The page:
The only way I can think of to describe it is a sinking feeling. Like your heart just hurts, and its heavy in your chest.
All the way across the pond in London, I received the news Monday night right after the second bomb was detonated. I had just spoken to several friends who had told me they were headed to the finish line to see some loved ones complete the race they had worked so hard to train for. Earlier in the day I had been telling some of my London friends that I was really missing out on one of my favorite days at home. Marathon Monday. I even joked with someone that I was thinking about heading to Regent’s Park to cheer on random runners because I felt so left out. The longest 20 minutes of my life soon followed, waiting to hear from the most important people in my life, that they were in fact okay. Lucky for me, physically, they were just fine.
This fall I will be going on four years as a proud resident of the Back Bay of Boston. The corner of Berkeley & Beacon is the most familiar place in the world to me. In fact it might be my favorite corner on Earth, if its possible to have beloved street corners. The first photos I saw revealed my neighborhood to be completely torn apart. My home, my haven, my safest place - was a zone of mayhem. I have never felt that feeling ever in my life. I was helpless and inconsolable. It absolutely did not feel real. I’ve never felt so far from home.
The next few days and nights were filled with tears, long Skype calls with friends, and countless hours spent glued to my laptop for any updates I could get, all the way in England. Knowing that lives had been lost and people had been injured while participating in an event they loved so much, completely shattered my heart. However the thing that really got me, was the overwhelming support, we as a city, were receiving not just from around the country - but from around the world. After the disaster in Watertown and the shooting on the MIT campus, I was pretty much a mess, not knowing when the madness was going to end, but mostly just simply not understanding. What kept me strong was seeing the strength within my friends and family that were home. They were picking each other up, and doing anything they could to hold the city together. Although they were confined to their homes at some points, words of courage and grace were given every second of those never ending days and nights. I am so proud of my city. I can’t really put it into words.
I can’t help but think about why I love Boston so much. I love the Back Bay. I love walking across the public gardens into the commons when they first plant the tulips in the spring. I love walking down the Commonwealth Mall when they first hang the white lights from the trees. I love laying on the docks on the esplanade with my friends when summer weather finally arrives. I love adventuring into the North End only to always end up at Mike’s Pastry. I love the feeling of getting to the top of the stairs when I’m at a Sox game - the feeling of seeing Fenway packed for a game never gets old. Neither does Sweet Caroline. I love rounding the corner of Gloucester and Newbury on my usual walk to work at Cafeteria. I love strolling onto Charles street, sometimes just walking around Beacon Hill. I remember one specific time walking down Arlington on my walk home from the T and being on the phone with my Mom, and just saying “God sometimes I forget how lucky I am to live here.” Boston was where I first started my own life and the first place that I was truly happy. No one, not even a terrorist, can take that away from me.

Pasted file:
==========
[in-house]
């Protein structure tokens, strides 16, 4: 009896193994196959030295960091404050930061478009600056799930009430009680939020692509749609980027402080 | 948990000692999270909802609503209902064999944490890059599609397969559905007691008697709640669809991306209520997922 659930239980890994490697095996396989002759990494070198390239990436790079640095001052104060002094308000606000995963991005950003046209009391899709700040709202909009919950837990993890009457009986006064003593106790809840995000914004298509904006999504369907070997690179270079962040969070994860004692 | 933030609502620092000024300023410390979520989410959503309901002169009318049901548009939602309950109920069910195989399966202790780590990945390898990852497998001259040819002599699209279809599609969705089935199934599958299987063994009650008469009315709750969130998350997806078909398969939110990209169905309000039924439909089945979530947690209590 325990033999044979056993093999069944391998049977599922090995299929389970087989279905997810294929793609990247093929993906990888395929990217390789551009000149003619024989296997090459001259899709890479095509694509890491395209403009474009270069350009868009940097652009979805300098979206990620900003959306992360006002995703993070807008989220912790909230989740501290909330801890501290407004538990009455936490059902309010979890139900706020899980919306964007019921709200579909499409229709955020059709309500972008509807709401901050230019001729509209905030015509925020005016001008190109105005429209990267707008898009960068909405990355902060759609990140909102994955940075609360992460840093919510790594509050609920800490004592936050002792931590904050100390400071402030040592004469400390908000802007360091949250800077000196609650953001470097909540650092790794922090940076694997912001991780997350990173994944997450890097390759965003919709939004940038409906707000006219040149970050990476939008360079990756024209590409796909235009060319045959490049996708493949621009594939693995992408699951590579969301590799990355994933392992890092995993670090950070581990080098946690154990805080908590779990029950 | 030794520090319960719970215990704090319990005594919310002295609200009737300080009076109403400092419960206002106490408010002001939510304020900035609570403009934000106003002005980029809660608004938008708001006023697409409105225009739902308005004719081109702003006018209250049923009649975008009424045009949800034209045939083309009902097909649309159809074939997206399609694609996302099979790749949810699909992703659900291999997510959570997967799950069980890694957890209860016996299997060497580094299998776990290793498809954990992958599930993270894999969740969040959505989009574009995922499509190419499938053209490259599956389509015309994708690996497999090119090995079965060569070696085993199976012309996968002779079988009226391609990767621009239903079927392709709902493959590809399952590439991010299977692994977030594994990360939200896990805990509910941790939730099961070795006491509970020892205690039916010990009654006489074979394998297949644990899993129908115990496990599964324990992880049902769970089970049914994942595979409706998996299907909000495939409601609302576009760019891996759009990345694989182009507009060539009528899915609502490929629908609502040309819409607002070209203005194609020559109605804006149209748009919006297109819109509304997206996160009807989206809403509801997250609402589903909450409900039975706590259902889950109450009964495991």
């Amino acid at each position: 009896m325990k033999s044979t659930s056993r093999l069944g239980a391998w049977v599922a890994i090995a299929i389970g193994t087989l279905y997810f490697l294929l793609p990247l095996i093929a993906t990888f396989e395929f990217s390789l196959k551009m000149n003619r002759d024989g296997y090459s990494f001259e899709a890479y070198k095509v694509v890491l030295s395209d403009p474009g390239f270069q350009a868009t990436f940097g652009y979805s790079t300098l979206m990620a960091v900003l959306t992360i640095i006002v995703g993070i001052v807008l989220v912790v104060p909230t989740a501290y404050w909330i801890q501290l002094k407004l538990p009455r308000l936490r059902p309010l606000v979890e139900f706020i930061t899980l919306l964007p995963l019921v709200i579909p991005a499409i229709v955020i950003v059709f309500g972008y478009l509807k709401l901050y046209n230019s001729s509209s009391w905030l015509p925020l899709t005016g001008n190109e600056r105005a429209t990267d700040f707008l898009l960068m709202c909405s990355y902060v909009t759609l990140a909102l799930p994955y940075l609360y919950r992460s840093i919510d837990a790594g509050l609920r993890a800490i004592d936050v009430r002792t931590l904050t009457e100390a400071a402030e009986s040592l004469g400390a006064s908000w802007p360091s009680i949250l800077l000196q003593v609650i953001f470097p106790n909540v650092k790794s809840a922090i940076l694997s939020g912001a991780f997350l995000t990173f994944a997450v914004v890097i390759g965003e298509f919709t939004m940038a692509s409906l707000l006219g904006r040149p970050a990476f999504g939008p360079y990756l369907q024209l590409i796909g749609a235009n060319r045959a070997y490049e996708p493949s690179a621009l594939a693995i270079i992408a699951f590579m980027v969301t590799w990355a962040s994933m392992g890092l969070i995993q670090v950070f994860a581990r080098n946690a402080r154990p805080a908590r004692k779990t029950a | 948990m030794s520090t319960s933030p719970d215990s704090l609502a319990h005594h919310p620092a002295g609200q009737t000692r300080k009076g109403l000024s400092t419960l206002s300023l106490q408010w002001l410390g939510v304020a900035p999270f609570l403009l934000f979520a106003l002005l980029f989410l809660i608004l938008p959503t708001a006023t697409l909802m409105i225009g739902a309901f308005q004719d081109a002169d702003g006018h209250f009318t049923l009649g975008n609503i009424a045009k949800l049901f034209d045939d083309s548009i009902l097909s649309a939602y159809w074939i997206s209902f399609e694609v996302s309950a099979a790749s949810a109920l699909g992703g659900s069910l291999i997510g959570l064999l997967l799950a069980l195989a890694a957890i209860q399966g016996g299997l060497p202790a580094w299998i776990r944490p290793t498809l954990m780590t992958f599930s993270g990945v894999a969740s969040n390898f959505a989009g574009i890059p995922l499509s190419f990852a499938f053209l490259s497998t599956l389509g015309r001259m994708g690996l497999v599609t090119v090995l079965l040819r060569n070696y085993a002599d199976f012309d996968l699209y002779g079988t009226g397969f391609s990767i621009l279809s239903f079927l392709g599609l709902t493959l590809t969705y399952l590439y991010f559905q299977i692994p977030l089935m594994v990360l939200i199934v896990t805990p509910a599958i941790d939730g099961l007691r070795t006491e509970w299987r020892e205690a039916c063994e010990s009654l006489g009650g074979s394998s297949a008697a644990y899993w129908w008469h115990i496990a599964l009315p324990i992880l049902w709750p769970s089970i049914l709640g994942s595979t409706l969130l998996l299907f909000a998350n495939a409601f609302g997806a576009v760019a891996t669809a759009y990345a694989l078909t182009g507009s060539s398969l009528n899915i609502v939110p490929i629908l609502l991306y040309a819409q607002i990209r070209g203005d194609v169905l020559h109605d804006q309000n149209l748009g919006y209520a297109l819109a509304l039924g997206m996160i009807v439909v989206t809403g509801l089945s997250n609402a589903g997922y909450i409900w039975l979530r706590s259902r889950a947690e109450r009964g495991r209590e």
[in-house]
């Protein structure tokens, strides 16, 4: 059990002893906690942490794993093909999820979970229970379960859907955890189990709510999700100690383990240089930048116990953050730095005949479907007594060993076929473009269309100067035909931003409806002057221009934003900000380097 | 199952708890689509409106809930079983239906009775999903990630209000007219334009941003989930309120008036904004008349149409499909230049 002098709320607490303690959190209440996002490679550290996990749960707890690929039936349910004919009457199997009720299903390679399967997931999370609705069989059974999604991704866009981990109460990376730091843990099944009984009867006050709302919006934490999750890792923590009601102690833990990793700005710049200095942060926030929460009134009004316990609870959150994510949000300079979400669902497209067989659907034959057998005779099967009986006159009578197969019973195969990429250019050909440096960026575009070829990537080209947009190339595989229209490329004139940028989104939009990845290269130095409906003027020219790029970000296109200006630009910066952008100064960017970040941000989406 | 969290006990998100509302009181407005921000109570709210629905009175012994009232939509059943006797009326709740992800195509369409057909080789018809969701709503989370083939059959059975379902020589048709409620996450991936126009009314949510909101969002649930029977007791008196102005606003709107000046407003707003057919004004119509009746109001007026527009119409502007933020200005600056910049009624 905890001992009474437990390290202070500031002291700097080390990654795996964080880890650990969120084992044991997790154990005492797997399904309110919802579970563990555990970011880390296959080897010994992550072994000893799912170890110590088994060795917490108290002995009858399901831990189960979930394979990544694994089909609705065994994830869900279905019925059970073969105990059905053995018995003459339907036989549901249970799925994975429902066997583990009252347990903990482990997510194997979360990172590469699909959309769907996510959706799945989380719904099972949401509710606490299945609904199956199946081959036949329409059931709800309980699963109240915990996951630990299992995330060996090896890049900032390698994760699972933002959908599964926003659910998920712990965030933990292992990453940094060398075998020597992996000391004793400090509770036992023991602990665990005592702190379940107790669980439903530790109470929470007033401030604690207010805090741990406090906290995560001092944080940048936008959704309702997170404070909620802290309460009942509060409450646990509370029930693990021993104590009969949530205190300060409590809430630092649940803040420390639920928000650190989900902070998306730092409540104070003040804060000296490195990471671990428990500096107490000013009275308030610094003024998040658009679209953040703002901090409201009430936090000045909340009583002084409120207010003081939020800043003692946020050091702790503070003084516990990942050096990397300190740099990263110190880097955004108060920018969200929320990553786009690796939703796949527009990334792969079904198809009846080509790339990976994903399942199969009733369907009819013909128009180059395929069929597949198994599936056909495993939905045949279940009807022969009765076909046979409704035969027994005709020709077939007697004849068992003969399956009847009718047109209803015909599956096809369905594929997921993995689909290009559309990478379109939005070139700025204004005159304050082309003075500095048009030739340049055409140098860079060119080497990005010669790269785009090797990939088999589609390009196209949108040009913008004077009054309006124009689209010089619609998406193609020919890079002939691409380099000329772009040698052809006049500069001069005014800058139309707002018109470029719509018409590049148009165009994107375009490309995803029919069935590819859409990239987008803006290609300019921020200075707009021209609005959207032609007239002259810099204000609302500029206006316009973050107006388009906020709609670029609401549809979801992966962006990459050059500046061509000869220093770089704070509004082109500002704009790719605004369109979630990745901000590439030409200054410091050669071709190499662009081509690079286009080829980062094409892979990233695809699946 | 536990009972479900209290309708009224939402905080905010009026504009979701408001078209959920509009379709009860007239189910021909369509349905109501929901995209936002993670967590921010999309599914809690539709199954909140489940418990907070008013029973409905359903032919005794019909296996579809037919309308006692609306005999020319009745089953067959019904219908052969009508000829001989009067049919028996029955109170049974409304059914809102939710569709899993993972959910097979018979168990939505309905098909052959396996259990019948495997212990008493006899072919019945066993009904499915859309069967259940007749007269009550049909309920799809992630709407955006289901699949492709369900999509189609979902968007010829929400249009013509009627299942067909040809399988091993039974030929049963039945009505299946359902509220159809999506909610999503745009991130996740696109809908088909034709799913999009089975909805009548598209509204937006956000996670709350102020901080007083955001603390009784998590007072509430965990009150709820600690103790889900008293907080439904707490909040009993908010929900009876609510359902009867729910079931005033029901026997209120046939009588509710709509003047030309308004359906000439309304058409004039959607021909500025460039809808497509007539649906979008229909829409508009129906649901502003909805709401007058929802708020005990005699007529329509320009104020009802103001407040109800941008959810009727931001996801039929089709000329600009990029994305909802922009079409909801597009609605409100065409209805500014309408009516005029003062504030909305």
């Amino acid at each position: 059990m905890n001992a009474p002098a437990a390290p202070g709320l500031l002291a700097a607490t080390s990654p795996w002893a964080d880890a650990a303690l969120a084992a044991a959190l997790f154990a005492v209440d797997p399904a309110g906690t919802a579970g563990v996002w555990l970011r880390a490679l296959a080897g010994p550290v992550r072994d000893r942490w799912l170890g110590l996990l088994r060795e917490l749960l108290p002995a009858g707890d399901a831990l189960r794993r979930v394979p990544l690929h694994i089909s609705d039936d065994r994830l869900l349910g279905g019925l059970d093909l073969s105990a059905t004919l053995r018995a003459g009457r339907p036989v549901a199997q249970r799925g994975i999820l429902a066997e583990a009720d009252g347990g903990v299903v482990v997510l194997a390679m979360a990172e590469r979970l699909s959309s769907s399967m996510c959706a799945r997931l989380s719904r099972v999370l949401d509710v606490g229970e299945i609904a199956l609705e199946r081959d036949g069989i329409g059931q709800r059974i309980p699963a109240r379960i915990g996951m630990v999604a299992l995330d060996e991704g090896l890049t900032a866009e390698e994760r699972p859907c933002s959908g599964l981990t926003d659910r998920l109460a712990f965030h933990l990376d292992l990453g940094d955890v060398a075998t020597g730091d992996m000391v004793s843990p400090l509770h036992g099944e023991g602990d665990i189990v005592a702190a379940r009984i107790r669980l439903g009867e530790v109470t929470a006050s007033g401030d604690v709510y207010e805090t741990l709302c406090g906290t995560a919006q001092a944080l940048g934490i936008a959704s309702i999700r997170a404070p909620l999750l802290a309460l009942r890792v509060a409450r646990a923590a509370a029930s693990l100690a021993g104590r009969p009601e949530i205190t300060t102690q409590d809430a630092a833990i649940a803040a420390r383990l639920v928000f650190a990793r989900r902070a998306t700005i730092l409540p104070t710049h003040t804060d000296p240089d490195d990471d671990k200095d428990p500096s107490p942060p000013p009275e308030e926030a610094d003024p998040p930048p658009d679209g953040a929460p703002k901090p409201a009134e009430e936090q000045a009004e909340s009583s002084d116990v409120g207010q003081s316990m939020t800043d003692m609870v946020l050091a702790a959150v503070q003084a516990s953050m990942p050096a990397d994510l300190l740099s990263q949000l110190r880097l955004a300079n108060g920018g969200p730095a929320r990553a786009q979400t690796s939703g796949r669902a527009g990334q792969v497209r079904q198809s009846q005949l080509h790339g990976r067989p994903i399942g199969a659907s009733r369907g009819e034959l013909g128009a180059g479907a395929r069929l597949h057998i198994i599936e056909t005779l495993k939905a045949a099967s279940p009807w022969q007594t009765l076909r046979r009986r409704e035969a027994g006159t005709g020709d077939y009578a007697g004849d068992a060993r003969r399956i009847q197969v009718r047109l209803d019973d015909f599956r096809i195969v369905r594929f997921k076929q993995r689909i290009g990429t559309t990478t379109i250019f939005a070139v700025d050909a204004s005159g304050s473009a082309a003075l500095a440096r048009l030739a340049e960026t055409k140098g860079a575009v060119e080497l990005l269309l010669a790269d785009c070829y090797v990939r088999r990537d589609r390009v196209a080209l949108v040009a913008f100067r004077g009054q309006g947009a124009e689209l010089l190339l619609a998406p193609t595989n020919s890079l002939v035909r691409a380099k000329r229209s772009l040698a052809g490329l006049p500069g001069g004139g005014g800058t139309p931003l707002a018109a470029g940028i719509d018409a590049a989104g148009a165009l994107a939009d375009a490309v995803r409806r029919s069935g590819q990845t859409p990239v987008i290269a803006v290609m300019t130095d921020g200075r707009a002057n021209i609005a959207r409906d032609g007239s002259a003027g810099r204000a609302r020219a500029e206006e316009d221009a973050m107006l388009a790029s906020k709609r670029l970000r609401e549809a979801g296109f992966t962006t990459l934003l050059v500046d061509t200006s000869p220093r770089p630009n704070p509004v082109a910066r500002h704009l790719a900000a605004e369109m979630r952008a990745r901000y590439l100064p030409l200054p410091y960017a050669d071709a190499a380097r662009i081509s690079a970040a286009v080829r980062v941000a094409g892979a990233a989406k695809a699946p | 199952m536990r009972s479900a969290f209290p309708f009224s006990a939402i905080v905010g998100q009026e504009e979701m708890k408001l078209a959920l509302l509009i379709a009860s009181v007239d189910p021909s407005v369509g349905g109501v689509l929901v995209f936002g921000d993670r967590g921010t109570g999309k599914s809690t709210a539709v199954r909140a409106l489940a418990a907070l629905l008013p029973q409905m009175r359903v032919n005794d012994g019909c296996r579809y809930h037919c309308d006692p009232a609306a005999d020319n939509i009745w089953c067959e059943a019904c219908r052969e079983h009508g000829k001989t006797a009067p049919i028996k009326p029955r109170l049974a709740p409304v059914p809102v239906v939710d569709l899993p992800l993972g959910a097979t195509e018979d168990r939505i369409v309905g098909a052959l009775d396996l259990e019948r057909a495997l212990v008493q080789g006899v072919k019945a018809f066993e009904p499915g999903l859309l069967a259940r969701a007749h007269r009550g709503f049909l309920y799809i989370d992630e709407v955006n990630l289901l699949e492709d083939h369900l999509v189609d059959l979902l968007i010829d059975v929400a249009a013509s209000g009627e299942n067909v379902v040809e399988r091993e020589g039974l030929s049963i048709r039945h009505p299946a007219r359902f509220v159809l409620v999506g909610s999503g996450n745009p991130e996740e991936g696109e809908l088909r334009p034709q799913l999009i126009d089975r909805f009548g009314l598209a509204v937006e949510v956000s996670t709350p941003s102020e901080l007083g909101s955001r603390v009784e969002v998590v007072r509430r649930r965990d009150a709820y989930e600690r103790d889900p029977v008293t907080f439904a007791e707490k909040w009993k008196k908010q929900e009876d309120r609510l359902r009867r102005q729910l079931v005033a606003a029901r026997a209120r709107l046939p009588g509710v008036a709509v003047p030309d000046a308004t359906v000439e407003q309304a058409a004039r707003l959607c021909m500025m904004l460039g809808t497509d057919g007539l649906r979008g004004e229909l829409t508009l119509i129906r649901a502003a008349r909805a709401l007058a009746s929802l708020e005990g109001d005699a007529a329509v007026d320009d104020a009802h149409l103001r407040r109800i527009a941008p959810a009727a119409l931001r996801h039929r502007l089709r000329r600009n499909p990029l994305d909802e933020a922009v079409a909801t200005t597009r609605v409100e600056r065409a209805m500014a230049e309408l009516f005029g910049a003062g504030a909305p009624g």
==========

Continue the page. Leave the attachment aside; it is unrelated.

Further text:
I was feeling nostalgic the past few days and was flipping through some old pictures on my laptop all the way back from Freshman year. I found this photo, of my best friend Cailey and I, who I met in Boston just about 4 years ago. I remember this night perfectly, we were out on a snowy night and had just left one of our favorite sushi places in the Back Bay. We are standing at the corner of Boylston and Exeter, where the finish line of the Boston Marathon is permanently painted on the street. We were so happy, and were loving our innocent winter wonderland of a city in the core of New England. I can’t wait to get back home and stand on that street corner, for Boston is the best city in the world, which after this week - most should have a hard time denying. Beantown, I love you.